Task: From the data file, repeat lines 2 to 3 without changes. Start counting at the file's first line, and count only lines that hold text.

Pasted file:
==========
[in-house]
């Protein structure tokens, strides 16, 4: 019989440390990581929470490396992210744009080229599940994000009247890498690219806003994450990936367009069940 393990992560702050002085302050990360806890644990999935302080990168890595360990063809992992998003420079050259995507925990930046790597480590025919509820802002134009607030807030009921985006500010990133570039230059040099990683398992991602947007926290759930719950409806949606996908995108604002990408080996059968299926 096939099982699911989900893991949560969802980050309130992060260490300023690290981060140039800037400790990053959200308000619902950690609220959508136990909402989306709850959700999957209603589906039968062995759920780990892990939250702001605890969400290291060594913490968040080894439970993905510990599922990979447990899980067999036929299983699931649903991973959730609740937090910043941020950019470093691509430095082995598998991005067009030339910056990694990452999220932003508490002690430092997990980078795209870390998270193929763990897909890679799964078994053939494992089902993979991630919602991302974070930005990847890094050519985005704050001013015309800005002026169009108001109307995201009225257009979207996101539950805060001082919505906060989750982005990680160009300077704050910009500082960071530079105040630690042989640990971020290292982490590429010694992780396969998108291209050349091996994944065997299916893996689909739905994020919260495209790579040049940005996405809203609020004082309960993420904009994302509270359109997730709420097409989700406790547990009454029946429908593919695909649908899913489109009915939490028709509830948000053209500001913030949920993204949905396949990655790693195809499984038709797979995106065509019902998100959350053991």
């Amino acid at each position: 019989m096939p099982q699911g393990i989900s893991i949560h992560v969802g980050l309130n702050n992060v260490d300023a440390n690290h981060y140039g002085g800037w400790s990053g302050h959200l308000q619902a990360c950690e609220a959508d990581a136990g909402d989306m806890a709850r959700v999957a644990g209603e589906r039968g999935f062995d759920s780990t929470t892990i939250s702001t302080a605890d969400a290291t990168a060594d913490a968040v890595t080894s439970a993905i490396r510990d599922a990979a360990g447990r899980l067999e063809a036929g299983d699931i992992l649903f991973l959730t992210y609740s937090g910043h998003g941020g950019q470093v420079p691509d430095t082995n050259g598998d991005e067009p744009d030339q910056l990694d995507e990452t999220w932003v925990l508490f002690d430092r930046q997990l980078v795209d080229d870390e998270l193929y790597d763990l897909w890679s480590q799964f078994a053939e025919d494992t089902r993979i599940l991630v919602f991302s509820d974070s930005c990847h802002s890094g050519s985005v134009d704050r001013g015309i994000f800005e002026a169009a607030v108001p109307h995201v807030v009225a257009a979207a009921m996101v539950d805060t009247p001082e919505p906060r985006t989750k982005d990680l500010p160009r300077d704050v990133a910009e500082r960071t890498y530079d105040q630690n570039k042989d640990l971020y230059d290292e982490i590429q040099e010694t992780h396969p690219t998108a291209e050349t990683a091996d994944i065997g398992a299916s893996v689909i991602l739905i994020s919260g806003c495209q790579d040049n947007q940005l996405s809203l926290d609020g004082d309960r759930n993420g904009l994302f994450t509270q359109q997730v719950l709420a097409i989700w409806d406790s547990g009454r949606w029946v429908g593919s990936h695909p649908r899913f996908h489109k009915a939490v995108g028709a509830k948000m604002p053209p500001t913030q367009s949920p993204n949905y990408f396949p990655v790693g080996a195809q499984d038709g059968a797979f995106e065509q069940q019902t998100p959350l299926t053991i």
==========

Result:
């Protein structure tokens, strides 16, 4: 019989440390990581929470490396992210744009080229599940994000009247890498690219806003994450990936367009069940 393990992560702050002085302050990360806890644990999935302080990168890595360990063809992992998003420079050259995507925990930046790597480590025919509820802002134009607030807030009921985006500010990133570039230059040099990683398992991602947007926290759930719950409806949606996908995108604002990408080996059968299926 096939099982699911989900893991949560969802980050309130992060260490300023690290981060140039800037400790990053959200308000619902950690609220959508136990909402989306709850959700999957209603589906039968062995759920780990892990939250702001605890969400290291060594913490968040080894439970993905510990599922990979447990899980067999036929299983699931649903991973959730609740937090910043941020950019470093691509430095082995598998991005067009030339910056990694990452999220932003508490002690430092997990980078795209870390998270193929763990897909890679799964078994053939494992089902993979991630919602991302974070930005990847890094050519985005704050001013015309800005002026169009108001109307995201009225257009979207996101539950805060001082919505906060989750982005990680160009300077704050910009500082960071530079105040630690042989640990971020290292982490590429010694992780396969998108291209050349091996994944065997299916893996689909739905994020919260495209790579040049940005996405809203609020004082309960993420904009994302509270359109997730709420097409989700406790547990009454029946429908593919695909649908899913489109009915939490028709509830948000053209500001913030949920993204949905396949990655790693195809499984038709797979995106065509019902998100959350053991």
């Amino acid at each position: 019989m096939p099982q699911g393990i989900s893991i949560h992560v969802g980050l309130n702050n992060v260490d300023a440390n690290h981060y140039g002085g800037w400790s990053g302050h959200l308000q619902a990360c950690e609220a959508d990581a136990g909402d989306m806890a709850r959700v999957a644990g209603e589906r039968g999935f062995d759920s780990t929470t892990i939250s702001t302080a605890d969400a290291t990168a060594d913490a968040v890595t080894s439970a993905i490396r510990d599922a990979a360990g447990r899980l067999e063809a036929g299983d699931i992992l649903f991973l959730t992210y609740s937090g910043h998003g941020g950019q470093v420079p691509d430095t082995n050259g598998d991005e067009p744009d030339q910056l990694d995507e990452t999220w932003v925990l508490f002690d430092r930046q997990l980078v795209d080229d870390e998270l193929y790597d763990l897909w890679s480590q799964f078994a053939e025919d494992t089902r993979i599940l991630v919602f991302s509820d974070s930005c990847h802002s890094g050519s985005v134009d704050r001013g015309i994000f800005e002026a169009a607030v108001p109307h995201v807030v009225a257009a979207a009921m996101v539950d805060t009247p001082e919505p906060r985006t989750k982005d990680l500010p160009r300077d704050v990133a910009e500082r960071t890498y530079d105040q630690n570039k042989d640990l971020y230059d290292e982490i590429q040099e010694t992780h396969p690219t998108a291209e050349t990683a091996d994944i065997g398992a299916s893996v689909i991602l739905i994020s919260g806003c495209q790579d040049n947007q940005l996405s809203l926290d609020g004082d309960r759930n993420g904009l994302f994450t509270q359109q997730v719950l709420a097409i989700w409806d406790s547990g009454r949606w029946v429908g593919s990936h695909p649908r899913f996908h489109k009915a939490v995108g028709a509830k948000m604002p053209p500001t913030q367009s949920p993204n949905y990408f396949p990655v790693g080996a195809q499984d038709g059968a797979f995106e065509q069940q019902t998100p959350l299926t053991i």